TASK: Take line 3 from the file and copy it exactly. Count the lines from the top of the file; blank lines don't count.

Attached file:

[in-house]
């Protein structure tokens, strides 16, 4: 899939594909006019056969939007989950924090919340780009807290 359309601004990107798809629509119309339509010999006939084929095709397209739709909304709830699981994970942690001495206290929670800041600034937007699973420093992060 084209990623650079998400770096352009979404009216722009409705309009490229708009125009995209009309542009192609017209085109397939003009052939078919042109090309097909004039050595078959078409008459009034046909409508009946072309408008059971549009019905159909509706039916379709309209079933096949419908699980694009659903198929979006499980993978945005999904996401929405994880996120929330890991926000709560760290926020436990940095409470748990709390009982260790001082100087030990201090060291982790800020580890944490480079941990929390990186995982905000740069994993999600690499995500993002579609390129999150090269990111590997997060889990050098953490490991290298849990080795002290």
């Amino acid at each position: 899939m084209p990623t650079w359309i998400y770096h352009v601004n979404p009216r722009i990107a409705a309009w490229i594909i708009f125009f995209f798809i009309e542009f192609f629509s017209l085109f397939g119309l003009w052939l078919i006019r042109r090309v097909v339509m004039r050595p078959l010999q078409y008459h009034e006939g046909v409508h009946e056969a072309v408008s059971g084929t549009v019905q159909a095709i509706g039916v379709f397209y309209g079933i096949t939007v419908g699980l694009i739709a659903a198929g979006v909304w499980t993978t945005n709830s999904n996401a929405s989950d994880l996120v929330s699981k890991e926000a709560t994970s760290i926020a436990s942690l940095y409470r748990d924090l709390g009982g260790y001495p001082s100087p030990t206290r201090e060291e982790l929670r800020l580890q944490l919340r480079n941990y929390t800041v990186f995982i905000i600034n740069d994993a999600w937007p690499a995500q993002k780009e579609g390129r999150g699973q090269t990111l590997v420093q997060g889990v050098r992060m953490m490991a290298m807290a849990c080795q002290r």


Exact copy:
């Amino acid at each position: 899939m084209p990623t650079w359309i998400y770096h352009v601004n979404p009216r722009i990107a409705a309009w490229i594909i708009f125009f995209f798809i009309e542009f192609f629509s017209l085109f397939g119309l003009w052939l078919i006019r042109r090309v097909v339509m004039r050595p078959l010999q078409y008459h009034e006939g046909v409508h009946e056969a072309v408008s059971g084929t549009v019905q159909a095709i509706g039916v379709f397209y309209g079933i096949t939007v419908g699980l694009i739709a659903a198929g979006v909304w499980t993978t945005n709830s999904n996401a929405s989950d994880l996120v929330s699981k890991e926000a709560t994970s760290i926020a436990s942690l940095y409470r748990d924090l709390g009982g260790y001495p001082s100087p030990t206290r201090e060291e982790l929670r800020l580890q944490l919340r480079n941990y929390t800041v990186f995982i905000i600034n740069d994993a999600w937007p690499a995500q993002k780009e579609g390129r999150g699973q090269t990111l590997v420093q997060g889990v050098r992060m953490m490991a290298m807290a849990c080795q002290r």